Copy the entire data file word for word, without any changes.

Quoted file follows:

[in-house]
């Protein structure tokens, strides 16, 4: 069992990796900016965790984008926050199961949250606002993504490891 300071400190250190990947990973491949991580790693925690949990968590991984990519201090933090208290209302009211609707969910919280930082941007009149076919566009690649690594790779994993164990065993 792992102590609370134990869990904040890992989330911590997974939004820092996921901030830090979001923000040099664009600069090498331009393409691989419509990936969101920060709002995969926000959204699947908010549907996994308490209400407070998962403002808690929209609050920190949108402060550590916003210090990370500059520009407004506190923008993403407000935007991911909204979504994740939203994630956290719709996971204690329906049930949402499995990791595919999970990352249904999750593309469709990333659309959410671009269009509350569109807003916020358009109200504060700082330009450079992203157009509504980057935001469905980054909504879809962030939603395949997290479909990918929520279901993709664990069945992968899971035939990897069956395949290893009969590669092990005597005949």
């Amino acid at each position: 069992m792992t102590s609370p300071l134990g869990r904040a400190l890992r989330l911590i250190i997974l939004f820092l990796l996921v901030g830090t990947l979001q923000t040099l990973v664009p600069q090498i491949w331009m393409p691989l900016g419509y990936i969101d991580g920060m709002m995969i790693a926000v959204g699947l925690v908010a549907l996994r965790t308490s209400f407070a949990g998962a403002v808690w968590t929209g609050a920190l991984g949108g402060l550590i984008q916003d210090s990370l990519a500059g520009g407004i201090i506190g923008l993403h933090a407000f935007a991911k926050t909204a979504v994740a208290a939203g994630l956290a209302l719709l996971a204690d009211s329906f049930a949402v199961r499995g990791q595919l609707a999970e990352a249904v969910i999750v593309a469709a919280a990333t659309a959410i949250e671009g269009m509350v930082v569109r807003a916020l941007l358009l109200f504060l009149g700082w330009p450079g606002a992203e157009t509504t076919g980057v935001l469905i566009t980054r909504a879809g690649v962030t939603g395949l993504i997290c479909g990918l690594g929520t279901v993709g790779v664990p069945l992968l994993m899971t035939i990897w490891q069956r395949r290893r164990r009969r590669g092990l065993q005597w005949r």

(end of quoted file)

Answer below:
[in-house]
């Protein structure tokens, strides 16, 4: 069992990796900016965790984008926050199961949250606002993504490891 300071400190250190990947990973491949991580790693925690949990968590991984990519201090933090208290209302009211609707969910919280930082941007009149076919566009690649690594790779994993164990065993 792992102590609370134990869990904040890992989330911590997974939004820092996921901030830090979001923000040099664009600069090498331009393409691989419509990936969101920060709002995969926000959204699947908010549907996994308490209400407070998962403002808690929209609050920190949108402060550590916003210090990370500059520009407004506190923008993403407000935007991911909204979504994740939203994630956290719709996971204690329906049930949402499995990791595919999970990352249904999750593309469709990333659309959410671009269009509350569109807003916020358009109200504060700082330009450079992203157009509504980057935001469905980054909504879809962030939603395949997290479909990918929520279901993709664990069945992968899971035939990897069956395949290893009969590669092990005597005949």
């Amino acid at each position: 069992m792992t102590s609370p300071l134990g869990r904040a400190l890992r989330l911590i250190i997974l939004f820092l990796l996921v901030g830090t990947l979001q923000t040099l990973v664009p600069q090498i491949w331009m393409p691989l900016g419509y990936i969101d991580g920060m709002m995969i790693a926000v959204g699947l925690v908010a549907l996994r965790t308490s209400f407070a949990g998962a403002v808690w968590t929209g609050a920190l991984g949108g402060l550590i984008q916003d210090s990370l990519a500059g520009g407004i201090i506190g923008l993403h933090a407000f935007a991911k926050t909204a979504v994740a208290a939203g994630l956290a209302l719709l996971a204690d009211s329906f049930a949402v199961r499995g990791q595919l609707a999970e990352a249904v969910i999750v593309a469709a919280a990333t659309a959410i949250e671009g269009m509350v930082v569109r807003a916020l941007l358009l109200f504060l009149g700082w330009p450079g606002a992203e157009t509504t076919g980057v935001l469905i566009t980054r909504a879809g690649v962030t939603g395949l993504i997290c479909g990918l690594g929520t279901v993709g790779v664990p069945l992968l994993m899971t035939i990897w490891q069956r395949r290893r164990r009969r590669g092990l065993q005597w005949r």